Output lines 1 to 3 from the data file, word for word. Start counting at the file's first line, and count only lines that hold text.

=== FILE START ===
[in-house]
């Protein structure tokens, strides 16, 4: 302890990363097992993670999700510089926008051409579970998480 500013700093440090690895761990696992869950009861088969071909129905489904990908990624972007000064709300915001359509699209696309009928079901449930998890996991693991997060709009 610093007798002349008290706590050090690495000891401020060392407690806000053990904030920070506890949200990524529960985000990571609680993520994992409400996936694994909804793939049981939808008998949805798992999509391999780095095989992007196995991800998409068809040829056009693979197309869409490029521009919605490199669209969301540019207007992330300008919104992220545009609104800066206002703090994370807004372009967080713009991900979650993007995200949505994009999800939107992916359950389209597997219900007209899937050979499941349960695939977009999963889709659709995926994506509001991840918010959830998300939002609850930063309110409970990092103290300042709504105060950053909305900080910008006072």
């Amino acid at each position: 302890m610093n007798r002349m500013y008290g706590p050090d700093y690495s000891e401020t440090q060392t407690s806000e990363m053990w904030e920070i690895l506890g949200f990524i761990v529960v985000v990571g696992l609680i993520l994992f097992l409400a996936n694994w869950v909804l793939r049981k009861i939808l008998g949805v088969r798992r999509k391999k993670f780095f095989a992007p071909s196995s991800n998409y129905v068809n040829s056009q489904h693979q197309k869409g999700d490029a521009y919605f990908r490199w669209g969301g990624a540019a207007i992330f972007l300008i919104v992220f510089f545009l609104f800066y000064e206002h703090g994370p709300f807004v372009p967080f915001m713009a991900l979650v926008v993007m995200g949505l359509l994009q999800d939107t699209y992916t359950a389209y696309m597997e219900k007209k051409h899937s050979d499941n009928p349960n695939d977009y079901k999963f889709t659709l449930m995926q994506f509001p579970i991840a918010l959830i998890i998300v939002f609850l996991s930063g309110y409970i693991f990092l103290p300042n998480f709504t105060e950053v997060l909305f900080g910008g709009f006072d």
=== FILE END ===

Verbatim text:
[in-house]
């Protein structure tokens, strides 16, 4: 302890990363097992993670999700510089926008051409579970998480 500013700093440090690895761990696992869950009861088969071909129905489904990908990624972007000064709300915001359509699209696309009928079901449930998890996991693991997060709009 610093007798002349008290706590050090690495000891401020060392407690806000053990904030920070506890949200990524529960985000990571609680993520994992409400996936694994909804793939049981939808008998949805798992999509391999780095095989992007196995991800998409068809040829056009693979197309869409490029521009919605490199669209969301540019207007992330300008919104992220545009609104800066206002703090994370807004372009967080713009991900979650993007995200949505994009999800939107992916359950389209597997219900007209899937050979499941349960695939977009999963889709659709995926994506509001991840918010959830998300939002609850930063309110409970990092103290300042709504105060950053909305900080910008006072």
């Amino acid at each position: 302890m610093n007798r002349m500013y008290g706590p050090d700093y690495s000891e401020t440090q060392t407690s806000e990363m053990w904030e920070i690895l506890g949200f990524i761990v529960v985000v990571g696992l609680i993520l994992f097992l409400a996936n694994w869950v909804l793939r049981k009861i939808l008998g949805v088969r798992r999509k391999k993670f780095f095989a992007p071909s196995s991800n998409y129905v068809n040829s056009q489904h693979q197309k869409g999700d490029a521009y919605f990908r490199w669209g969301g990624a540019a207007i992330f972007l300008i919104v992220f510089f545009l609104f800066y000064e206002h703090g994370p709300f807004v372009p967080f915001m713009a991900l979650v926008v993007m995200g949505l359509l994009q999800d939107t699209y992916t359950a389209y696309m597997e219900k007209k051409h899937s050979d499941n009928p349960n695939d977009y079901k999963f889709t659709l449930m995926q994506f509001p579970i991840a918010l959830i998890i998300v939002f609850l996991s930063g309110y409970i693991f990092l103290p300042n998480f709504t105060e950053v997060l909305f900080g910008g709009f006072d």